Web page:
Philology and national culture
– a sample checklict of philologists, writers and intellectuals –
The lists given here are a selection of those "men (and some few women) of letters", whose work was instrumental in the nationalization of cultural awareness in Europe. They comprise mainly philologists and those literary authors (poets, novelists, dramatists) [a] who also moved in other, more philological fields of writing, and/or [b] who projected themselves as, or were canonized as, specifically "national" authors. Chronologically, the main weight of the list is in the first half of the nineteenth century, with some exceptions for small, late-emerging nationalities.
- – This is a sample checklist, not an encyclopaedia. No details are given here as to the type of work these writers produced.
- – Historians are underrepresented
- – Small, emergent nations may be overrepresented vis-à-vis large, old-established nation-states. This may be due to the fact that the role of philologists and authors was more important in the dynamics of developing national consciousness, or to the fact that their role has been better highlighted in subsequent history.
- – The list obviously contains major lacunae; indeed, it is itself only a first, and ongoing, attempt, to fill a lacuna. PLEASE BRING CORRECTIONS AND OMISSIONS TO MY ATTENTION by clicking "Getting in touch" in the navigation bar.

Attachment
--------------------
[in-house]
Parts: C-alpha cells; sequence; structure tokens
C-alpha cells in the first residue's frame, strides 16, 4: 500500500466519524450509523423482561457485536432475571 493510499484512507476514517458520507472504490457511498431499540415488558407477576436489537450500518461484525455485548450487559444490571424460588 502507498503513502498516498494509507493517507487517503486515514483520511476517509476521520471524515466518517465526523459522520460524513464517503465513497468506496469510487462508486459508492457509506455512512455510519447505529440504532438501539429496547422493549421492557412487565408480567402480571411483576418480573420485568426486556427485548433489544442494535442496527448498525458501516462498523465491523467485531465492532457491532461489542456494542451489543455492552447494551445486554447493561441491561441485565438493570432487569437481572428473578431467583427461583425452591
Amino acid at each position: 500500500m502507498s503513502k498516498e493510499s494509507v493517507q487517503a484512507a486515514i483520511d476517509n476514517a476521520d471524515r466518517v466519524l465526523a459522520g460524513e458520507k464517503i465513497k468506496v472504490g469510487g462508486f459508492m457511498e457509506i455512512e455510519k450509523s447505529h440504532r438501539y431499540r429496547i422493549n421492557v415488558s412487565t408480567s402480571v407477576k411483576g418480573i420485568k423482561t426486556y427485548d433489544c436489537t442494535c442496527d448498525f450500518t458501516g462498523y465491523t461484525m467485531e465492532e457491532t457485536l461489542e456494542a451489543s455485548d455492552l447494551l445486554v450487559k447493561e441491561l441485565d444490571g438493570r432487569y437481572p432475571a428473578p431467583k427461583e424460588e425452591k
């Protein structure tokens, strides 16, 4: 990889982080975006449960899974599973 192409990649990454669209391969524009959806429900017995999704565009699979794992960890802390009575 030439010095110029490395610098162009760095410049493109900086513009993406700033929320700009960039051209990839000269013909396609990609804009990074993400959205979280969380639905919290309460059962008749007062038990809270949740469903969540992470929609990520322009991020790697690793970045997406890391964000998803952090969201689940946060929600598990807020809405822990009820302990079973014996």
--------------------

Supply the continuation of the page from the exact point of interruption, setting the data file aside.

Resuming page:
- – Ordering these names by language/nation is problematic, since these writers often worked in diverse fields, and in a period before the fields were rigidly demarcated. It is not intended here to reflect adequately the complex divisions between Russian and Ukrainian, between Catalan and Spanish, or the activities of German philologists on languages/cultures outside Germany (Diez for the Romance languages, Hoffmann von Fallersleben for Netherlandic, Schleicher for Lithuanian, the Grimms for almost all of Europe).
- – Many names given here have more than one form: Catalan or Spanish, German or Lithuanian, Ukrainian or Russian, etc. Transliteration of names in Cyrillic or Greek alphabets likewise follows different standards. I have given the forms as I encountered them and cannot claim consistency or correctness.
Click below to view the checklist of "philologists"